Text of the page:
“Let not many of you become teachers, my brethren, knowing that as such we will incur a stricter judgment. For we all stumble in many ways. If anyone does not stumble in what he says, he is a perfect man, able to bridle the whole body as well. Now if we put the bits into the horses’ mouths so that they will obey us, we direct their entire body as well. Look at the ships also, though they are so great and are driven by strong winds, are still directed by a very small rudder wherever the inclination of the pilot desires. So also the tongue is a small part of the body, and yet it boasts of great things. See how great a forest is set aflame by such a small fire! And the tongue is a fire, the very world of iniquity; the tongue is set among our members as that which defiles the entire body, and sets on fire the course of our life, and is set on fire by hell. For every species of beasts and birds, of reptiles and creatures of the sea, is tamed and has been tamed by the human race. But no one can tame the tongue; it is a restless evil and full of deadly poison. With it we bless our Lord and Father, and with it we curse men, who have been made in the likeness of God; from the same mouth come both blessing and cursing. My brethren, these things ought not to be this way.” James 3:1-10

Biblical Guidance #3 – Our words should build each other up, not tear each other down.

“Let no unwholesome word proceed from your mouth, but only such a word as is good for edification according to the need of the moment, so that it will give grace to those who hear.” Ephesians 4:29

So is Web 2.0 good or bad for the body of Christ? It’s neither. It’s about using these technologies with wisdom and with a biblical foundation. Is it possible that a brother or sister in Christ has some insight or a careful response that can build others up? Of course! But is that what we see when browsing user-generated content from Christians?

It may not be fair to broad-brush from my own limited sampling of the verbose content from Christians on Facebook, YouTube, blogs, and other websites, but my general impression is that there’s a lot of immaturity on display.

I’ve witnessed “coarse jesting”, vulgar language, unkind jabs, in-your-face sarcasm, tearing down, and meanness. That’s not a Web 2.0 problem, that’s a heart 2.0 problem. “But the things that proceed out of the mouth come from the heart, and those defile the man.” Matthew 15:18. We’ve allowed our hearts to be conditioned by the attitudes and actions of the world, rather than according to Christ. Christians too often take their cues from the world instead of the wisdom given in the scriptures.

In wrapping this up, I thought I would include a simple teaching from the late pastor Alan Redpath.

“I once formed a mutual encouragement fellowship at a time of stress in one of my pastorates. The members subscribed to a simple formula applied before speaking of any person or subject that was perhaps controversial.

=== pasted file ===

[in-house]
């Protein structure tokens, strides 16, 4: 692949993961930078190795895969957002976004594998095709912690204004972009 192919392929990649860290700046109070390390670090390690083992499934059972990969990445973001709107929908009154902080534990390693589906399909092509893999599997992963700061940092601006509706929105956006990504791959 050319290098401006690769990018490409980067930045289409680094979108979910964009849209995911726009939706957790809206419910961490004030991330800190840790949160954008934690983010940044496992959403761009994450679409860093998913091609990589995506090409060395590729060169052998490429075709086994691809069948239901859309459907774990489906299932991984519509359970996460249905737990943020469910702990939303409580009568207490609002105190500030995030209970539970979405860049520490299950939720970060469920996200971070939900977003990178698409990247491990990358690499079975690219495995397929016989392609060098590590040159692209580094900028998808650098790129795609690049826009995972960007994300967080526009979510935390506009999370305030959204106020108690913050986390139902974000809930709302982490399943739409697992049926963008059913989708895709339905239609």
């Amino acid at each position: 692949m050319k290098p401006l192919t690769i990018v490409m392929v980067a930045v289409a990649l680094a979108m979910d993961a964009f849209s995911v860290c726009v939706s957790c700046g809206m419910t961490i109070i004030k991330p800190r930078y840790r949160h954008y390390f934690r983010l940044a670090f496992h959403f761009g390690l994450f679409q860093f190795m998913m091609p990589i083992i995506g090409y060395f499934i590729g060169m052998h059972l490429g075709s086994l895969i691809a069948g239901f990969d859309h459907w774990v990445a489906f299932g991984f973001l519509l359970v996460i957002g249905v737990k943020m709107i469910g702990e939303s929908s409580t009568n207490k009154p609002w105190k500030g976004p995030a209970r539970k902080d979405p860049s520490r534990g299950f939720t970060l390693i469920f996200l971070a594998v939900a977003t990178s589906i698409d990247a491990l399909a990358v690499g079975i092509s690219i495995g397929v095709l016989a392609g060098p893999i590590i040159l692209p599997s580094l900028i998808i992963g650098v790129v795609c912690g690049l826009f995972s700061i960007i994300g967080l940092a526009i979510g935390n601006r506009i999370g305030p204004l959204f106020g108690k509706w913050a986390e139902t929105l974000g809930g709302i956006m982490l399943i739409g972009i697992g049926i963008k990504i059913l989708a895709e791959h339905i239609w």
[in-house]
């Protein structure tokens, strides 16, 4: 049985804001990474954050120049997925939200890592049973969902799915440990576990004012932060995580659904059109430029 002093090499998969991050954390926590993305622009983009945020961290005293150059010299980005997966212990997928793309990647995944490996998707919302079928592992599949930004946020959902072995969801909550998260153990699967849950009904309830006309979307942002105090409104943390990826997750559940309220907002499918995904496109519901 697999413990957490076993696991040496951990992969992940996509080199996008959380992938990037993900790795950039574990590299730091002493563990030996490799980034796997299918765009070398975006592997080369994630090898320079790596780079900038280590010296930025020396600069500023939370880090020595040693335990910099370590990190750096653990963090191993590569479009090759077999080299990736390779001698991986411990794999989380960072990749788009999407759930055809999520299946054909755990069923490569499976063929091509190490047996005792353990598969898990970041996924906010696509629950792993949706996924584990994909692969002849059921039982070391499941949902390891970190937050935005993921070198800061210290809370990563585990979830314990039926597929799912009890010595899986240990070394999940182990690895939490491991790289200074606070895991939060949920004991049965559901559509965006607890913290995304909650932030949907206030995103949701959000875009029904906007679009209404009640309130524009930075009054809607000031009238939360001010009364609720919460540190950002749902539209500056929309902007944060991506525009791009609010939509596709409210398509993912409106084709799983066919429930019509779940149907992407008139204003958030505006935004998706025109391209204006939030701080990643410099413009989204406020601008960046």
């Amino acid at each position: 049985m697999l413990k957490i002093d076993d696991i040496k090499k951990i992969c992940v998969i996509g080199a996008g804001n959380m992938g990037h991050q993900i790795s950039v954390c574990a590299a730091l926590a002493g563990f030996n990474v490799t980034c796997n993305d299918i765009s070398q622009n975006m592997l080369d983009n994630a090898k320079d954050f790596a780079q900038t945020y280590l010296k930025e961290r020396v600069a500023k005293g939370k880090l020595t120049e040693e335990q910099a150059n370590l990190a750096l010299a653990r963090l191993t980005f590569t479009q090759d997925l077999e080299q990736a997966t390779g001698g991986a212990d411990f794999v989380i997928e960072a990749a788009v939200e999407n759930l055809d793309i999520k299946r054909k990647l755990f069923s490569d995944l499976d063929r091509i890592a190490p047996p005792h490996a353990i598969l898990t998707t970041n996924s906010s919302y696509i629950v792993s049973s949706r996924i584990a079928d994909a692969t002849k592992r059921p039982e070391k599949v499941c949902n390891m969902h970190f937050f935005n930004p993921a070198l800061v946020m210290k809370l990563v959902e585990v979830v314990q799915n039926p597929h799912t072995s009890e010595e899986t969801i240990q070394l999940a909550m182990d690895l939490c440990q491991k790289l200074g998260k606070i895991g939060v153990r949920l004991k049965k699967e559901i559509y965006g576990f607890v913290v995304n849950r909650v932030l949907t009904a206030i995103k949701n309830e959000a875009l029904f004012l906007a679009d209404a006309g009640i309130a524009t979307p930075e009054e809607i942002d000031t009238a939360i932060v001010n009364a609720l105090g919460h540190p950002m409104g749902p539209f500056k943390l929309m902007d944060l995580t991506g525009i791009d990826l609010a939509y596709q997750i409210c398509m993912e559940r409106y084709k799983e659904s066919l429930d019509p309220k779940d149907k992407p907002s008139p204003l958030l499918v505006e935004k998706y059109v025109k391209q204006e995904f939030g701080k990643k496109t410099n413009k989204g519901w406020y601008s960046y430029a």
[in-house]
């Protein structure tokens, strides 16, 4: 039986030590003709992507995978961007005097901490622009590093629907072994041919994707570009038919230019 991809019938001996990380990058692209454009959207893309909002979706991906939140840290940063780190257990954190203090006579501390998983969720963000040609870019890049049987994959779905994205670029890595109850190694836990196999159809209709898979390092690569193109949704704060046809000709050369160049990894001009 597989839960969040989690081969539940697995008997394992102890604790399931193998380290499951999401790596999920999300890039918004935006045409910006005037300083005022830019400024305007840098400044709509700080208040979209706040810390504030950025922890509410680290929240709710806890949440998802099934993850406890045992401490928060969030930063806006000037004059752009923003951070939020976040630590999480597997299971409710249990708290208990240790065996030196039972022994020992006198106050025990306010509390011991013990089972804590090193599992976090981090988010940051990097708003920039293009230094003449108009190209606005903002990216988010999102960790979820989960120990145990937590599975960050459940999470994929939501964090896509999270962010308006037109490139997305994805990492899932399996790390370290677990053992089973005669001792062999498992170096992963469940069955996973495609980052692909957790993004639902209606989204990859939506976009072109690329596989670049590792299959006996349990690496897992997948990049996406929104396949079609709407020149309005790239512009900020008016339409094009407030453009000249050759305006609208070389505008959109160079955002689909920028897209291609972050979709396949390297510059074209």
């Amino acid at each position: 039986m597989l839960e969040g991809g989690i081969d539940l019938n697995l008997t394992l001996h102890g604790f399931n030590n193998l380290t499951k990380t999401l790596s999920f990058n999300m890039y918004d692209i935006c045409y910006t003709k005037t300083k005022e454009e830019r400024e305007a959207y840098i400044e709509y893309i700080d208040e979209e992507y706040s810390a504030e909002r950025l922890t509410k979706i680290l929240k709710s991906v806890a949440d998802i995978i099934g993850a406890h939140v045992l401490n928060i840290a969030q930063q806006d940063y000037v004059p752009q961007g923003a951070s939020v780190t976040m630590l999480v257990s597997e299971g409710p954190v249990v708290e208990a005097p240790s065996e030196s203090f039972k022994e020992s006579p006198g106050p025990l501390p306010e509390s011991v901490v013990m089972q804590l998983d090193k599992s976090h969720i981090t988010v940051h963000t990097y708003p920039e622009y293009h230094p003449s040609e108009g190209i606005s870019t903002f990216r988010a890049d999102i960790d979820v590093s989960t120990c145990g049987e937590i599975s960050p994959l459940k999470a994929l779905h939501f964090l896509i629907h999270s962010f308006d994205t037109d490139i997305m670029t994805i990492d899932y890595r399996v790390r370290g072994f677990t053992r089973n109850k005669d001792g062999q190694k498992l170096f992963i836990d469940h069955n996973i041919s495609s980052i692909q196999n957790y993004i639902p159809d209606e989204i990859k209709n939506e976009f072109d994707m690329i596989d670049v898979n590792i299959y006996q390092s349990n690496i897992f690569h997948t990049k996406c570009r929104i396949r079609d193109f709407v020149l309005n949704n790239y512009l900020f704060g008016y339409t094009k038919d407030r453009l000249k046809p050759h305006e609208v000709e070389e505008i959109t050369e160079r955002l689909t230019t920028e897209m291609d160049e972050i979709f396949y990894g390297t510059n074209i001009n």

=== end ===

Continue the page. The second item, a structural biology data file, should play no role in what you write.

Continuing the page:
T – Is it true
H – Is it helpful
I – Is it inspiring
N – Is it necessary
K – Is it kind

If what I am about to say does not pass those tests, I will keep my mouth shut! And it worked!”

I hope you will apply Pastor Redpath’s acronym to your own life before posting anything in response to an article, or an update on your favorite social network, or in the comments of a blog.

Notice that you don’t have the ability to respond with your own commentary on this web page. Does that mean you have been deprived of sharing your voice and that I am simply stuck in the dark ages of static web content?

Have you considered that there is a contact page on this website and anyone can send me personal note and I’m likely to respond if I am able? We publish a phone number to our office as well, can usually be reached, and love to dialog with others. Better yet, consider dropping by in my hometown of Mt. Carroll, IL for some coffee and conversation, or it’s possible that I might be in your area during the year and would be glad to get an invite from you to sit down and exchange thoughts and ideas.

 

 
Phillip Telfer

Phillip Telfer

President

Phillip Telfer has ministered to youth and families for over 25 years, sharing at camps, retreats, schools, conferences, and churches around the country. He is the director of Media Talk 101 which is a non-profit ministry dedicated to teaching media discernment in the light of following Christ. Phillip authored the book Media Choices: Convictions or Compromise? He also produced and co-directed the award-winning documentary Captivated:Finding Freedom in a Media Captive Culture and founded the annual Christian Worldview Film Festival and Filmmakers Guild. Phillip is passionate about family-integrated church and ministry and serves as the teaching pastor at Living Water Fellowship in Bulverde, TX. He and his wife Mary have been happily married for 26 years and have been blessed with four wonderful children, one fantastic son-in-law, and one precious grandchild.